The second major division of the Lepidoptera is the macrolepidoptera which contains the larger moths and the butterflies. For discussion purposes, we treat the macrolepidoptera in two groups, the macromoths (GROUP II) and the butterflies (GROUP III). The 12 families of macromoths contain 1073 species in the Montane Cordilleran Ecozone, this comprising 93% of the entire known macromoth fauna from British Columbia (see Table 1) Two families, the inch- worms (Geometridae) and cutworms (Noctuidae) make up 90% of the Group III fauna. The cutworms alone, with 665 known species in the Ecozone, make up 33% of the entire Lepidoptera fauna. The larvae usually are exposed when feeding but are usually protected by spines (Saturniidae), tufts of hair (Arctiidae, Lymantriidae, Lasiocampidae, some Noctuidae), or cryptic coloration (Geometridae, Drepanidae, Notodontidae, most Noctuidae).
Many noctuid larvae hide during the day in the soil and leaf litter and come out at night to feed. This group includes our largest Lepidoptera with the Ceanothus Silk Moth (Hyalophora euryalis) having a wingspan up to 13 cm. Typical wingspans of most macrolepidoptera are between 25 and 40 mm although some species may be as small as 12 mm (e.g. Noctuidae: Hypenodes). This group contains some very familiar pests such as Tent Caterpillars (Lasiocampidae: Malacosoma), Tomato Hornworm (Sphingidae: Manduca quinquemaculata), introduced into the Ecozone from farther south, Gypsy Moth (Lymantriidae: Lymantria dispar), Armyworm (Noctuidae: Pseudaletia unipuncta) Speckled Green Fruitworm (Noctuidae: Orthosia hibisci), and Corn Earworm (Noctuidae: Helicoverpa zea). Unfortunately, only a few groups of macrolepidoptera are popular with amateur collectors so distributional information on most families remains rather spotty. Popular groups are the Sphinx (Hawk Moth) family (Sphingidae), the Giant Silk Moths (Saturniidae), Tiger Moths (Arctiidae), and a group of cutworm moths called Underwing Moths (Noctuidae: genus Catocala).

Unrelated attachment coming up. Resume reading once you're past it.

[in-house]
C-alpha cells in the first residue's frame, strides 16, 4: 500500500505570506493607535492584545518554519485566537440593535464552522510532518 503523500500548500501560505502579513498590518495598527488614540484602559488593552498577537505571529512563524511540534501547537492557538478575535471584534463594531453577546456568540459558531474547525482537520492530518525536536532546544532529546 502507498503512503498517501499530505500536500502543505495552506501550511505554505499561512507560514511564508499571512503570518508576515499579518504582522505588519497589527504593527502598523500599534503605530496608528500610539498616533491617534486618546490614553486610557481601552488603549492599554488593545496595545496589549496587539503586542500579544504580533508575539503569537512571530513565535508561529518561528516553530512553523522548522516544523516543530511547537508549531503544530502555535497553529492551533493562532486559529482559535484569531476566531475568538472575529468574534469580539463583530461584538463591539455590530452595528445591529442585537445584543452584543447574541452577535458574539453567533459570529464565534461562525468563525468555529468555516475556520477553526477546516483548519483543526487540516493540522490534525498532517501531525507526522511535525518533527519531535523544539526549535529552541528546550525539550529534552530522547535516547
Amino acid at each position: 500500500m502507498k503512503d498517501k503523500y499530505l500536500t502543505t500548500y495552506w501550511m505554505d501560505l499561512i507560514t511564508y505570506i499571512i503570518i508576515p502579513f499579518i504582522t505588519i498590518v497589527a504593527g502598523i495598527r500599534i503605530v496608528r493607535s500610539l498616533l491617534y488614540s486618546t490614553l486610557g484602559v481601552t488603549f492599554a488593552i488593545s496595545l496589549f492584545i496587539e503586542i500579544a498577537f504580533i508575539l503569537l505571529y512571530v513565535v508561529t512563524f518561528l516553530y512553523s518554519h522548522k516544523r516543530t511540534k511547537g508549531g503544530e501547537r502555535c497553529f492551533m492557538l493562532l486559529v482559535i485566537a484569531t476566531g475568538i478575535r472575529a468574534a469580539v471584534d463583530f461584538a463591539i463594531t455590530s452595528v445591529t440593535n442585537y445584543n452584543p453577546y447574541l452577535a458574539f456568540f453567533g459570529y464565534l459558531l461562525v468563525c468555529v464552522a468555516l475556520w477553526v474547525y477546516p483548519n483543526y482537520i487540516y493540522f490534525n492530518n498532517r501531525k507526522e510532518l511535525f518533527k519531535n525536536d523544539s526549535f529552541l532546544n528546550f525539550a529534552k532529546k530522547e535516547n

The third group (GROUP III), a subset of the macrolepidoptera, is the butterflies. Six families of butterflies occur in the Montane Cordillera Ecozone and 173 species. The combination of colorful patterns, diurnal flight, and abundance of identification aids, has made butterflies the most popular insect group with amateur entomologists. As a result, the distribution of the butterflies in Canada in general and the Montane Cordillera Ecozone in particular is well known so it is these patterns that form the primary basis for the analysis of distribution patterns given below. As in the macrolepidoptera, most butterfly larvae feed exposed and rely on cryptic coloration, warning coloration, or spines for protection. The majority of butterfly larvae are covered with a dense layer of short hair that gives them a fuzzy appearance (e.g. Lycaenidae, Hesperiidae , Pieridae, and some Nymphalidae) or are armed with impressive branching spines (e.g. most Nymphalidae). Others, such as the Monarch (Danaus plexippus) and some of the Swallowtails (Papilionidae) are toxic to predators and have a warning coloration. Many butterflies are powerful fliers and some are strongly migratory; however, only five butterfly species occur in the Ecozone as seasonal migrants.